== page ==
The Surplus Hoax
The ever-growing budget surplus of the U.S. Government is exciting the spending instincts of most politicians. It stirs their passions and encourages them to find and concoct new spending programs that will tap into the surplus.
In defense of their position and income, most politicians are ever eager to take as much money as possible from taxpayers so that they may buy the favors of the voters. They wax eloquent about the great benefits of spending but fall silent about the costs and consequences of taxation. Most of them may even engage in the art of fiscal legerdemain which turns a tax into a benefit and a deficit into a surplus. The budget surpluses of the Clinton Administration are current examples of such deception.
A budget reflects a president's aspirations and hopes, his wishful thinking as well as his philosophy of politics. It's a mixture of financial planning and political campaigning in which fiscal legerdemain knows no limitations of party or time. The federal budget surpluses since 1998 are no exception to the rule. They obscure significant federal expenditures through bookkeeping gimmickry, such as borrowing new money to pay off old loans and calling it "debt reduction."
Imagine a corporation suffering losses and being deep in debt. In order to boost its stock prices and the bonuses of its officers, the corporation quietly borrows funds in the bond market and uses them not only to cover its losses but also to retire some corporate stock and thereby bid up its price. And imagine the management boasting of profits and surpluses. But that's what the Clinton Administration has been doing with alacrity and brazenness. It suffers sizeable budget deficits, increasing the national debt by hundreds of billions of dollars, but uses trust funds to meet expenditures and then boasts of surpluses which excites the spending predilection of politicians in both parties.
If a corporation executive were to engage in such deceit, the Commissioners of the Securities and Exchange Commission (SEC), who are supposed to promote full public disclosure and protect the investing public against malpractice in the securities markets, would intervene with severity; when a president of the United States and his appointees engage in similar practices, all his men fall silent.
The surplus deception is clearly discernible in the statistics of national debt. While the spenders are boasting about surpluses, the national debt is rising year after year. In 1998, the first year of the legerdemain surplus, it rose from $5.413 trillion to $5.526 trillion, due to a deficit of $112.9 billion. Since then it has risen to $5.643 trillion today, October 15, 2000, with another deficit of $117 billion.
The federal government spends Social Security money and other trust funds which constitute obligations to present and future recipients. It consumes them and thereby incurs obligations as binding as those to the owners of savings bonds. Yet, the Treasury treats them as revenue and hails them for generating surpluses. If a private banker were to treat trust fund deposits as income and profit, he would face criminal charges.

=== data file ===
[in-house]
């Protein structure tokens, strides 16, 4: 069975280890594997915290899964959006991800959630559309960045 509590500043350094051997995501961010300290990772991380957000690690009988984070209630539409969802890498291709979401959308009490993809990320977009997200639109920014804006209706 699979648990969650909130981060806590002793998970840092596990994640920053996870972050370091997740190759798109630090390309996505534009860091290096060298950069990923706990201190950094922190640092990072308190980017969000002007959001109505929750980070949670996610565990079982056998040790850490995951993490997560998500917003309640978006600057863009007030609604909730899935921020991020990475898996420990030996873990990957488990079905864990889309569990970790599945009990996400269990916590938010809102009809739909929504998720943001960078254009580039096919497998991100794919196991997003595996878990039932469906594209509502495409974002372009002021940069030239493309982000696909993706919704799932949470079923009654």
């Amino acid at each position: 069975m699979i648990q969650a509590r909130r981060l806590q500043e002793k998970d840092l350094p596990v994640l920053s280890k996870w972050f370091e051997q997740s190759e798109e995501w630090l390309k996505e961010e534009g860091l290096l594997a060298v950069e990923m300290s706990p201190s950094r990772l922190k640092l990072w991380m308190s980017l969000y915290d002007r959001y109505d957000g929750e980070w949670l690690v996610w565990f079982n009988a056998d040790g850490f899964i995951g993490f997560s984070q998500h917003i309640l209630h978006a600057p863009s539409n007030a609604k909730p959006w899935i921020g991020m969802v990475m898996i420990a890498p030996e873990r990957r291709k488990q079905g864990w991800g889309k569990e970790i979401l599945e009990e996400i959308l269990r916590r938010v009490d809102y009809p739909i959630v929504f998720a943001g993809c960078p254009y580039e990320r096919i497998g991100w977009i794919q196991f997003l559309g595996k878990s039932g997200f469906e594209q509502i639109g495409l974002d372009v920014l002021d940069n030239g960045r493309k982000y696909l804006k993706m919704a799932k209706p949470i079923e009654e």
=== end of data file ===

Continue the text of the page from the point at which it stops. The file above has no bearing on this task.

In the coming years, the trust fund surpluses are estimated to grow significantly, inviting ever more fiscal legerdemain.
The Congressional Budget Office (CBO), which is the research arm of Congress, is rather pessimistic about future trust fund surpluses. It warns of lurking deficits in the distant future. Within a decade the members of the baby-boom generation will retire and put financial strains on Social Security and Medicare. The number of beneficiaries will soar as will the cost of health care due to advances in medical technology.
CBO estimates that federal total spending on retirement and health programs will more than double, rising from 7.5 percent of gross domestic product (GDP)in 1999 to more than 16.7 percent in 2040. Deficits are expected to reappear in 2020 and climb to 9.5 percent of GDP by 2040. CBO suggests that structural reforms are needed, no matter how politically difficult they may be. Without such reforms the trust fund deficits together with the Treasury deficits would soar to record levels.
The present trust fund surpluses do affect the capital markets in a favorable manner, which most critics do not care to mention. Whenever government suffers a budget deficit, it drains the capital market of valuable liquid funds, which otherwise would have produced capital investments or private consumption; and it raises interest rates and crowds out private activity. Trust fund surpluses offset the ill effects of Treasury deficits. Whenever the surpluses exceed the deficits, they even provide productive capital as Treasury obligations are retired. But, no matter how advantageous the trust fund surpluses may be for the capital market, they constitute tax exactions that reduce the income and level of living of taxpayers.